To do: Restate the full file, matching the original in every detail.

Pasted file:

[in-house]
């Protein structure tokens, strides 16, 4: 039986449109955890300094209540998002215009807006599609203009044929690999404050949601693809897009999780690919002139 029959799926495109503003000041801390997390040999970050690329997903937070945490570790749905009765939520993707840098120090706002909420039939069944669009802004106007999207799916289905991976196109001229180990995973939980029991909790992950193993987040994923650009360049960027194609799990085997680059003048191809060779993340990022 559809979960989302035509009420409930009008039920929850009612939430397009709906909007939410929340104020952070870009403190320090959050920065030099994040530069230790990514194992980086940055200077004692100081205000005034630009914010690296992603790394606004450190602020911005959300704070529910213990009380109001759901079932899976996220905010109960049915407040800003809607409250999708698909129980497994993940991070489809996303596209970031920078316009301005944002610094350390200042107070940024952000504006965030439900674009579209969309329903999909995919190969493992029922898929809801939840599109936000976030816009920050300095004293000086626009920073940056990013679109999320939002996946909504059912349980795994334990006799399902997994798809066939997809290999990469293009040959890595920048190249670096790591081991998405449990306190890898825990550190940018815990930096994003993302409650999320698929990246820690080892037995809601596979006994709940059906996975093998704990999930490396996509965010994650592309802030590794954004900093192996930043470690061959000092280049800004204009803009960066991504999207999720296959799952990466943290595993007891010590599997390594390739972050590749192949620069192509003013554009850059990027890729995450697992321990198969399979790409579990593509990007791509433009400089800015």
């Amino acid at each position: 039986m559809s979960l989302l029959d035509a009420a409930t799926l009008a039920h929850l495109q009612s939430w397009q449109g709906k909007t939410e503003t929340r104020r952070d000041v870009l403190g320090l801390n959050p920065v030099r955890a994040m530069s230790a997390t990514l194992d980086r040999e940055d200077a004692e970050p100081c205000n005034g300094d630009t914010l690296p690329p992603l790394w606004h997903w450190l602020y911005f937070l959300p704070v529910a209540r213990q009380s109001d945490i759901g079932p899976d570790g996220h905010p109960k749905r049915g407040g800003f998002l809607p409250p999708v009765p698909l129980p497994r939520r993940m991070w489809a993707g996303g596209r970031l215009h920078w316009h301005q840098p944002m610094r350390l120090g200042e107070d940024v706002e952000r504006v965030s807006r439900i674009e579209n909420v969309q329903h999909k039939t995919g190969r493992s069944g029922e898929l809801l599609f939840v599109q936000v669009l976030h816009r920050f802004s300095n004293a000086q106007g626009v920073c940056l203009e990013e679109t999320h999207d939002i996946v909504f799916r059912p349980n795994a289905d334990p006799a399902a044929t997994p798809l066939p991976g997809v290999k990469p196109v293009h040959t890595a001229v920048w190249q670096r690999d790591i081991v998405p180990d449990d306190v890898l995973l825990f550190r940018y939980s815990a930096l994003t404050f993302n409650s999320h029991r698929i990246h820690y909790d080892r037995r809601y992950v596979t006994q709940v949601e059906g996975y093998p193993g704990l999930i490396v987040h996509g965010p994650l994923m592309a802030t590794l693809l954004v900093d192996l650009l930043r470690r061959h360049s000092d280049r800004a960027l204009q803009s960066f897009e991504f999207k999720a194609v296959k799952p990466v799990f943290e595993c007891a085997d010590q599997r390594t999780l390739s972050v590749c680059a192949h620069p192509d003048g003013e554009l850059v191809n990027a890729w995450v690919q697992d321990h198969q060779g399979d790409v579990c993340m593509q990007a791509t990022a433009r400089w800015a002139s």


[in-house]
């Protein structure tokens, strides 16, 4: 039986449109955890300094209540998002215009807006599609203009044929690999404050949601693809897009999780690919002139 029959799926495109503003000041801390997390040999970050690329997903937070945490570790749905009765939520993707840098120090706002909420039939069944669009802004106007999207799916289905991976196109001229180990995973939980029991909790992950193993987040994923650009360049960027194609799990085997680059003048191809060779993340990022 559809979960989302035509009420409930009008039920929850009612939430397009709906909007939410929340104020952070870009403190320090959050920065030099994040530069230790990514194992980086940055200077004692100081205000005034630009914010690296992603790394606004450190602020911005959300704070529910213990009380109001759901079932899976996220905010109960049915407040800003809607409250999708698909129980497994993940991070489809996303596209970031920078316009301005944002610094350390200042107070940024952000504006965030439900674009579209969309329903999909995919190969493992029922898929809801939840599109936000976030816009920050300095004293000086626009920073940056990013679109999320939002996946909504059912349980795994334990006799399902997994798809066939997809290999990469293009040959890595920048190249670096790591081991998405449990306190890898825990550190940018815990930096994003993302409650999320698929990246820690080892037995809601596979006994709940059906996975093998704990999930490396996509965010994650592309802030590794954004900093192996930043470690061959000092280049800004204009803009960066991504999207999720296959799952990466943290595993007891010590599997390594390739972050590749192949620069192509003013554009850059990027890729995450697992321990198969399979790409579990593509990007791509433009400089800015």
């Amino acid at each position: 039986m559809s979960l989302l029959d035509a009420a409930t799926l009008a039920h929850l495109q009612s939430w397009q449109g709906k909007t939410e503003t929340r104020r952070d000041v870009l403190g320090l801390n959050p920065v030099r955890a994040m530069s230790a997390t990514l194992d980086r040999e940055d200077a004692e970050p100081c205000n005034g300094d630009t914010l690296p690329p992603l790394w606004h997903w450190l602020y911005f937070l959300p704070v529910a209540r213990q009380s109001d945490i759901g079932p899976d570790g996220h905010p109960k749905r049915g407040g800003f998002l809607p409250p999708v009765p698909l129980p497994r939520r993940m991070w489809a993707g996303g596209r970031l215009h920078w316009h301005q840098p944002m610094r350390l120090g200042e107070d940024v706002e952000r504006v965030s807006r439900i674009e579209n909420v969309q329903h999909k039939t995919g190969r493992s069944g029922e898929l809801l599609f939840v599109q936000v669009l976030h816009r920050f802004s300095n004293a000086q106007g626009v920073c940056l203009e990013e679109t999320h999207d939002i996946v909504f799916r059912p349980n795994a289905d334990p006799a399902a044929t997994p798809l066939p991976g997809v290999k990469p196109v293009h040959t890595a001229v920048w190249q670096r690999d790591i081991v998405p180990d449990d306190v890898l995973l825990f550190r940018y939980s815990a930096l994003t404050f993302n409650s999320h029991r698929i990246h820690y909790d080892r037995r809601y992950v596979t006994q709940v949601e059906g996975y093998p193993g704990l999930i490396v987040h996509g965010p994650l994923m592309a802030t590794l693809l954004v900093d192996l650009l930043r470690r061959h360049s000092d280049r800004a960027l204009q803009s960066f897009e991504f999207k999720a194609v296959k799952p990466v799990f943290e595993c007891a085997d010590q599997r390594t999780l390739s972050v590749c680059a192949h620069p192509d003048g003013e554009l850059v191809n990027a890729w995450v690919q697992d321990h198969q060779g399979d790409v579990c993340m593509q990007a791509t990022a433009r400089w800015a002139s």